Problem solving 101

Updated: Oct 6

Important principles in the Six Sigma problem solving process, which I have learned over a lifetime, can't be fully explained in a single blog post. However, I hope the following may be helpful in understanding how problems faced by the Legislature might be addressed more effectively than the process used in the 2019 Utah tax reform bill.

Problem statement: Much of the hard work of problem solving is in accurately stating the problem. It may sound simple, but it isn't! Believe it or not, this is where a lot of the hard mental work is done. Some of the important principles here:

· The problem statement must be solution independent. It cannot be emphasized how important and how difficult this is. For example, in the 2019 tax reform effort, one might be tempted to state the problem as: “We are taking in too much money from income tax and not enough money from sales tax.” If you state the problem that way, there is only one solution: cut income tax and raise sales tax. But that precludes any other possible solutions – including possible ground-breaking innovations. Much better to state: “It is projected certain government services will be underfunded in the future under current law.” It allows for brainstorming and benchmarking other solutions.

· The problem statement should itemize negative outcomes from any changes that we want to avoid. It is often the case when changing something in a system that we solve one problem and create two more. So, in the case of tax reform, part of the problem statement might be “the solution cannot increase the cost of living for Utah families making less than $50K per year”.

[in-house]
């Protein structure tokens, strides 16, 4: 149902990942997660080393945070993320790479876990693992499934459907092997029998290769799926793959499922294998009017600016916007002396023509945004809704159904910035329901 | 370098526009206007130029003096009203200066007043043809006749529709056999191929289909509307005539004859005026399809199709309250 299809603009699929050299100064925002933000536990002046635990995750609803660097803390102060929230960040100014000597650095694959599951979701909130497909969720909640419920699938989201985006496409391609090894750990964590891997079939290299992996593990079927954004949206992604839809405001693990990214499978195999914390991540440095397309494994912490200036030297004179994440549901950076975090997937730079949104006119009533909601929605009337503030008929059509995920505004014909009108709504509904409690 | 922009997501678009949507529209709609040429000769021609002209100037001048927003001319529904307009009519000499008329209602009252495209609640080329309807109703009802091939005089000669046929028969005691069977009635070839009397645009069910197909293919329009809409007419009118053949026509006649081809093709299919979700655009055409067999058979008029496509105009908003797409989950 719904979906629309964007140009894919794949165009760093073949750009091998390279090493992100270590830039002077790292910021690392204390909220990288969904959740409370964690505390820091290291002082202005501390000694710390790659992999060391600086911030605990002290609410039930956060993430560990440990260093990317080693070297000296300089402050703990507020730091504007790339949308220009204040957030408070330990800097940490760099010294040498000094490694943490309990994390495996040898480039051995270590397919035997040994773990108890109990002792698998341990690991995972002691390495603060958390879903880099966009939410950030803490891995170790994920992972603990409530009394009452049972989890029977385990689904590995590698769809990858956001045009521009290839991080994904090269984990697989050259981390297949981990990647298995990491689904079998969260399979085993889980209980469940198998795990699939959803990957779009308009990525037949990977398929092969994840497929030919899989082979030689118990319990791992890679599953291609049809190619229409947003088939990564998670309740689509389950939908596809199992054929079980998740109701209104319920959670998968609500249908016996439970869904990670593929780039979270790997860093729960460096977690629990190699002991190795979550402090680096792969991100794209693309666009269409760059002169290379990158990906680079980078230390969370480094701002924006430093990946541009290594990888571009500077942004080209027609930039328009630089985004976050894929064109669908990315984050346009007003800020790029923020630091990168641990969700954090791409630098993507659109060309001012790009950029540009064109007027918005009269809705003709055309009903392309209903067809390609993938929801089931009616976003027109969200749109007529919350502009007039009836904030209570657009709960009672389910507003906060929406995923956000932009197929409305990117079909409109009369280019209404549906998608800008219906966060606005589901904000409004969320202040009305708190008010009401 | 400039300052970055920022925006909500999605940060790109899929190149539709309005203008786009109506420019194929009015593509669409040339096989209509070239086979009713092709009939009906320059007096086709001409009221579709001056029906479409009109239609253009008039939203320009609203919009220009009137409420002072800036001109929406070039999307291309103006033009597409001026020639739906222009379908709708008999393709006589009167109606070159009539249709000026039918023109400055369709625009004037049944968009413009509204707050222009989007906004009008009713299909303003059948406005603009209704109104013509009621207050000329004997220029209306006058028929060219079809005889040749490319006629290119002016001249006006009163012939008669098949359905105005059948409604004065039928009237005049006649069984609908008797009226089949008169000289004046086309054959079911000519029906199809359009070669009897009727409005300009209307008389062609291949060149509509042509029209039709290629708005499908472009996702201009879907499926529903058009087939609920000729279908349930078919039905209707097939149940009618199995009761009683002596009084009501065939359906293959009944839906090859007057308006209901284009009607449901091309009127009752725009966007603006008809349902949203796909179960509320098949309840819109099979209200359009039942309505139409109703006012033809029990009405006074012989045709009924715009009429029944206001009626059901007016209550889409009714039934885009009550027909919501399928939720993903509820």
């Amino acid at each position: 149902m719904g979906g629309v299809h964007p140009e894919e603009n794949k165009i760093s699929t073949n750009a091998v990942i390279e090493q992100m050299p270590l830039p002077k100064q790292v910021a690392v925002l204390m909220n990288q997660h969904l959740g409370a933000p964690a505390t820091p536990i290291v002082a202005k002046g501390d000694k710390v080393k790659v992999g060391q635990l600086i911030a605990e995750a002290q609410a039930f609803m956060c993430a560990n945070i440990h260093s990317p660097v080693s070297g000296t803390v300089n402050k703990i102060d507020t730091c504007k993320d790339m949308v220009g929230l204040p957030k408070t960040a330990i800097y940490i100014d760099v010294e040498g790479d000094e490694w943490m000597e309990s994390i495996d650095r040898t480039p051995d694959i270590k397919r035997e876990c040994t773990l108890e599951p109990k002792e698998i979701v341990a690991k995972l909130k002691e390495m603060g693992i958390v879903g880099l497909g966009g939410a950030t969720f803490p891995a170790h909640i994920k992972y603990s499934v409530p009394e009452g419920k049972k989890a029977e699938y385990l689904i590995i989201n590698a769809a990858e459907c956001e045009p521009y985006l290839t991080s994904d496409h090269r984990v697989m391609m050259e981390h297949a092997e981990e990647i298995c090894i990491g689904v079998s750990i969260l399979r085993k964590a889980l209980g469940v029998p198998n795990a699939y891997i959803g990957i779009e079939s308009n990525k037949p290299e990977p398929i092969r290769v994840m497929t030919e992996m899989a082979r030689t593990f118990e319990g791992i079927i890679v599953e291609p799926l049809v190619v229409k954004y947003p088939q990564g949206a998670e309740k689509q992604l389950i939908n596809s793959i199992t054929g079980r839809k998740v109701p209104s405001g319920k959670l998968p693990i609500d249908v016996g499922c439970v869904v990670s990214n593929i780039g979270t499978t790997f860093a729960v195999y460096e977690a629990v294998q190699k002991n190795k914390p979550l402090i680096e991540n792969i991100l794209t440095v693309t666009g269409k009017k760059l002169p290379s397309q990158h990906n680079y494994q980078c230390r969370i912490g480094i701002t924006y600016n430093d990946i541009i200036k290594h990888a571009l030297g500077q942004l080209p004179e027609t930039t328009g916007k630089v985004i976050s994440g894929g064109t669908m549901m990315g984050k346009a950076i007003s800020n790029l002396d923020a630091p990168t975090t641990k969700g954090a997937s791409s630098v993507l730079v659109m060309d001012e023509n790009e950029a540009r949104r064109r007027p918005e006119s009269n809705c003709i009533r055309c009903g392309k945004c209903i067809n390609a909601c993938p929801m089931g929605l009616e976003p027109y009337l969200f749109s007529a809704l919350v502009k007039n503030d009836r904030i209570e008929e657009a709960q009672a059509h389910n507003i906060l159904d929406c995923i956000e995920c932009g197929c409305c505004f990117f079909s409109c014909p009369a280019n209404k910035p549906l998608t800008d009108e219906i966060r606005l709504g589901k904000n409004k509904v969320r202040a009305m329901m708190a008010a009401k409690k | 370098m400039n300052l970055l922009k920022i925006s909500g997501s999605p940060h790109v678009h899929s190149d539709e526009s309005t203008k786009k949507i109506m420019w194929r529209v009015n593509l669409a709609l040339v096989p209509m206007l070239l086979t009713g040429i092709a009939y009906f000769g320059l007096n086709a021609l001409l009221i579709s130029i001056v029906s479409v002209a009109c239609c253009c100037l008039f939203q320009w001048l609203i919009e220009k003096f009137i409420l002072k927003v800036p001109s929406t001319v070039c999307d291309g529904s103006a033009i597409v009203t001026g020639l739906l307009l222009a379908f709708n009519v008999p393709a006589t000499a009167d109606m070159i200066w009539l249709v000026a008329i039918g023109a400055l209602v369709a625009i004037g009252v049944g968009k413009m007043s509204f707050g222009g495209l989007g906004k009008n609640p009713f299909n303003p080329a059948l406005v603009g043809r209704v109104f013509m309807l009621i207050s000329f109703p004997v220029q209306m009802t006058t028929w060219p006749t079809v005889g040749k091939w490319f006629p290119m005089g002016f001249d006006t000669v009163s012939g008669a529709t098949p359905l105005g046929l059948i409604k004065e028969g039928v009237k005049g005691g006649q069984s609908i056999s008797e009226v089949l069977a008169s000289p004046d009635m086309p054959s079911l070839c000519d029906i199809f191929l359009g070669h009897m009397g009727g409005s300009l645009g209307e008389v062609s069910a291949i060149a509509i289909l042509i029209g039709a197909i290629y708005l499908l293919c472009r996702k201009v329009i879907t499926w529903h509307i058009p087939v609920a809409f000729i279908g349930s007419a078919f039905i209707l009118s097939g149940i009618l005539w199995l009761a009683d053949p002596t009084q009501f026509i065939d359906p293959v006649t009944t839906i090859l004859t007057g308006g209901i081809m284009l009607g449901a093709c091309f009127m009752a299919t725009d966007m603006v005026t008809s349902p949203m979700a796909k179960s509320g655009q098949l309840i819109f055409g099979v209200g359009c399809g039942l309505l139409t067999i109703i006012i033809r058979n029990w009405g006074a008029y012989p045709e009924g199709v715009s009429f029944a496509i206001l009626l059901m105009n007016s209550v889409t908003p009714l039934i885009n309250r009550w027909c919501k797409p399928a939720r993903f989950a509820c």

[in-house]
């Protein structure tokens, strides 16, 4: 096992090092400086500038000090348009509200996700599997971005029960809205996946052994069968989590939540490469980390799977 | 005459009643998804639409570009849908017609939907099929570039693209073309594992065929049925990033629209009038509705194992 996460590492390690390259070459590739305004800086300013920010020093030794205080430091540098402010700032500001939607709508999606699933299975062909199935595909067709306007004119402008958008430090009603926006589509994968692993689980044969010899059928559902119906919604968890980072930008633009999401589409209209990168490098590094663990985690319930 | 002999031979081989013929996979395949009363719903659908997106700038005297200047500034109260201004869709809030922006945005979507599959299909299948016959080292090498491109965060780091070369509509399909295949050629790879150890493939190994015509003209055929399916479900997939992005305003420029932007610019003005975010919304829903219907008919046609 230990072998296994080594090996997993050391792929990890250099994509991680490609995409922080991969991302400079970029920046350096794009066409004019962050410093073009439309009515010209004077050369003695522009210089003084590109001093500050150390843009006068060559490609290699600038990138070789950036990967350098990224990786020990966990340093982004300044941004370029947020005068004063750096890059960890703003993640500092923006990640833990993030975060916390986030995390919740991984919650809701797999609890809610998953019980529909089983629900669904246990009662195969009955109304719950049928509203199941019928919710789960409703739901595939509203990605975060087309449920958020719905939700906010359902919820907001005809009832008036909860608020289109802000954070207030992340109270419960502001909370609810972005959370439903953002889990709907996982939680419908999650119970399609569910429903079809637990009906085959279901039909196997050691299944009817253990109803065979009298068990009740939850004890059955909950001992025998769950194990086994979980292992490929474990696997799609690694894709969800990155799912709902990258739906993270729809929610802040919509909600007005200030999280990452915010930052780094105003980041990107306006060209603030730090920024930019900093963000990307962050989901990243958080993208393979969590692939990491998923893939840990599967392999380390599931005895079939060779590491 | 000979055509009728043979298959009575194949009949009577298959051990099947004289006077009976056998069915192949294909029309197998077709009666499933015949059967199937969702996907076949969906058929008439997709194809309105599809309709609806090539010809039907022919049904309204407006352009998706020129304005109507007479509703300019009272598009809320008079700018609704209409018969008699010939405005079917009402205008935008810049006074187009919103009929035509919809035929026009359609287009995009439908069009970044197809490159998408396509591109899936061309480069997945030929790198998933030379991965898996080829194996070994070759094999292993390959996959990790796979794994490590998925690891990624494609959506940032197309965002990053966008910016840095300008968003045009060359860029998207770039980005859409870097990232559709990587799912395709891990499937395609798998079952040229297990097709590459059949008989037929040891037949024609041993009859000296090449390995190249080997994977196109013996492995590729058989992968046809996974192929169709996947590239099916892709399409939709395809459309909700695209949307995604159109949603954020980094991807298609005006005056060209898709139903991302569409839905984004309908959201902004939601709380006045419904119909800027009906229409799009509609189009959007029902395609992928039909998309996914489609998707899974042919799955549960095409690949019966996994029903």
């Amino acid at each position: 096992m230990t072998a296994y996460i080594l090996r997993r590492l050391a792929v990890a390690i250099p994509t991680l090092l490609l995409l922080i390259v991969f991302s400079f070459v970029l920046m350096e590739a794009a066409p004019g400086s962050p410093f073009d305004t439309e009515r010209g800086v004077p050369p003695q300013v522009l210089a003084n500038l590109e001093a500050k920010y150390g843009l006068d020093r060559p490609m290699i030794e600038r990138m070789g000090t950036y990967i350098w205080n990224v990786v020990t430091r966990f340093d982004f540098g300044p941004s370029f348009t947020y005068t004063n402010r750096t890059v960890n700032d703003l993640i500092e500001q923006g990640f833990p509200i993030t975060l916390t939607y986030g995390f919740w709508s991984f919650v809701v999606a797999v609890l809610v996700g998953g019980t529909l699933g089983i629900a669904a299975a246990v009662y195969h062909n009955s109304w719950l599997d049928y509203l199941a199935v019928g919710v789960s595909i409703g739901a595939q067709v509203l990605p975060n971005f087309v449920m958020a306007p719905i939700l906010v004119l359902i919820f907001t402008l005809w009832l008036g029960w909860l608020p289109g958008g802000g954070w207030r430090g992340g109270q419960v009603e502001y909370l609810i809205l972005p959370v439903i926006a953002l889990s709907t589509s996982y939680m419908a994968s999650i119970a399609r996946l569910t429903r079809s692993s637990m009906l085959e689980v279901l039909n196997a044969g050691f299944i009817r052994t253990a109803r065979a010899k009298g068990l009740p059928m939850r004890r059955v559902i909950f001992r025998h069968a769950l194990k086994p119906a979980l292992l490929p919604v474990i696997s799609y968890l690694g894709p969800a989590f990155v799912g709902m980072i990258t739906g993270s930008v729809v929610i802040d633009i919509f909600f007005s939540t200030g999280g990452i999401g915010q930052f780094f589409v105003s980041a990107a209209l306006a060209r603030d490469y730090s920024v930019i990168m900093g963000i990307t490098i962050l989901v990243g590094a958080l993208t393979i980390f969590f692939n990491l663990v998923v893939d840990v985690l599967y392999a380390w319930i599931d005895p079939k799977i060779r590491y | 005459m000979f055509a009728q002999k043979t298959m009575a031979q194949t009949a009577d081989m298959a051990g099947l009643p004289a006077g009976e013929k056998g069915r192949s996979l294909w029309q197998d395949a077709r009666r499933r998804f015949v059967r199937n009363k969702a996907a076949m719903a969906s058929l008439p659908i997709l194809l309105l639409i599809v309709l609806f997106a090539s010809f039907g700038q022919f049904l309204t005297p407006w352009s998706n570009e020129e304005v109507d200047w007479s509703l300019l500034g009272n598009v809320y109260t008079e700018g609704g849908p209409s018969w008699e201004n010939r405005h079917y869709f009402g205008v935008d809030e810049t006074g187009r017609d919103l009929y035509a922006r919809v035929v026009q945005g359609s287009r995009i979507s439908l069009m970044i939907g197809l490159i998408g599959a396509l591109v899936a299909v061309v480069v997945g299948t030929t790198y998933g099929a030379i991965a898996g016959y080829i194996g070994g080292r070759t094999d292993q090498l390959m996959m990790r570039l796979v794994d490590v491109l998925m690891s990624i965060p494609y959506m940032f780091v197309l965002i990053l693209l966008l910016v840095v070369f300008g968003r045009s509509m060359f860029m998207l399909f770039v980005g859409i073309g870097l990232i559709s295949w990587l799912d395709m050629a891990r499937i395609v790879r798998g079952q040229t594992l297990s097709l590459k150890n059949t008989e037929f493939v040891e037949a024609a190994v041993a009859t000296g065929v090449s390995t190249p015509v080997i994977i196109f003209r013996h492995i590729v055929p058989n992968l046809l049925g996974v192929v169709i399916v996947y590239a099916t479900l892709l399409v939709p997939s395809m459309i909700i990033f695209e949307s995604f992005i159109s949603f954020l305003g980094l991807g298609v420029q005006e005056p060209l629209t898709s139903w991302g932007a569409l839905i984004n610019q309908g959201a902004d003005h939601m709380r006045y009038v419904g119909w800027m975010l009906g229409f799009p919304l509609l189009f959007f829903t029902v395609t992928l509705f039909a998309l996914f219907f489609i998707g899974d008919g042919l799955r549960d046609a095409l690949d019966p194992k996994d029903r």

· From the very beginning, including creation of the problem statement, a multi-functional team must be involved in the process. Truly innovative solutions flow from teams where there is a great diversity of ideas. So in the case of systemic changes in government, a team representing all interested viewpoints must be involved in the process - from the very beginning.


Generating ideas: The Russian engineer and inventor Genrich Altshuller proposed an interesting theory during the 1970’s: Every problem has already been solved, possibly in a field unrelated to the problem you are currently struggling with, and all you have to do is find it and apply it to your problem. His methodology, known by the Cyrillic acronym TRIZ, has some interesting tools to help with this discovery. Without getting into the weeds of TRIZ, the general idea is that when looking for potential solutions to your problem statement, you need to cast a wide net at the start of the process.

· Public input: This is a valuable way to obtain proposal ideas for systemic changes in government policy. But the public needs to feel like their input is appreciated and will be considered.

· Brainstorming: This is a common technique but is made more powerful by a solid problem statement and a multi-functional team with lots of viewpoints and diversity. A good problem-solving coach can guide this process and keep it from turning into a big argument; the rules of brainstorming dictate "no criticism allowed" during this stage. Get the ideas flowing and out there; refinement comes later.